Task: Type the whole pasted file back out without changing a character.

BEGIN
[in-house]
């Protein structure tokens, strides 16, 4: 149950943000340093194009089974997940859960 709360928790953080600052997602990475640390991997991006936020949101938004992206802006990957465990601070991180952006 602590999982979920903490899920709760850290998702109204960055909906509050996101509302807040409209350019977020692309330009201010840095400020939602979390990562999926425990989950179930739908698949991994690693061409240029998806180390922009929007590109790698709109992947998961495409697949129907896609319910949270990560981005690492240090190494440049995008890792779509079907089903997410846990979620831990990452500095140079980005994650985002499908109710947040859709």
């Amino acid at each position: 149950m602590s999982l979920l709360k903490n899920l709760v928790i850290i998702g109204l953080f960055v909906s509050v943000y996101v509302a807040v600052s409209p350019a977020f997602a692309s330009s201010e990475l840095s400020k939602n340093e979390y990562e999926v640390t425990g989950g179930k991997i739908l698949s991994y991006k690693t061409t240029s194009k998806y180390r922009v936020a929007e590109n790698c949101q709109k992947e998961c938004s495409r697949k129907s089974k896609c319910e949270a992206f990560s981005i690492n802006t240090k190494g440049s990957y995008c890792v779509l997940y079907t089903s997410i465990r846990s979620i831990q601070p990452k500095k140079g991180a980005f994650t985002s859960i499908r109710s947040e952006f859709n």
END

[in-house]
């Protein structure tokens, strides 16, 4: 149950943000340093194009089974997940859960 709360928790953080600052997602990475640390991997991006936020949101938004992206802006990957465990601070991180952006 602590999982979920903490899920709760850290998702109204960055909906509050996101509302807040409209350019977020692309330009201010840095400020939602979390990562999926425990989950179930739908698949991994690693061409240029998806180390922009929007590109790698709109992947998961495409697949129907896609319910949270990560981005690492240090190494440049995008890792779509079907089903997410846990979620831990990452500095140079980005994650985002499908109710947040859709």
């Amino acid at each position: 149950m602590s999982l979920l709360k903490n899920l709760v928790i850290i998702g109204l953080f960055v909906s509050v943000y996101v509302a807040v600052s409209p350019a977020f997602a692309s330009s201010e990475l840095s400020k939602n340093e979390y990562e999926v640390t425990g989950g179930k991997i739908l698949s991994y991006k690693t061409t240029s194009k998806y180390r922009v936020a929007e590109n790698c949101q709109k992947e998961c938004s495409r697949k129907s089974k896609c319910e949270a992206f990560s981005i690492n802006t240090k190494g440049s990957y995008c890792v779509l997940y079907t089903s997410i465990r846990s979620i831990q601070p990452k500095k140079g991180a980005f994650t985002s859960i499908r109710s947040e952006f859709n």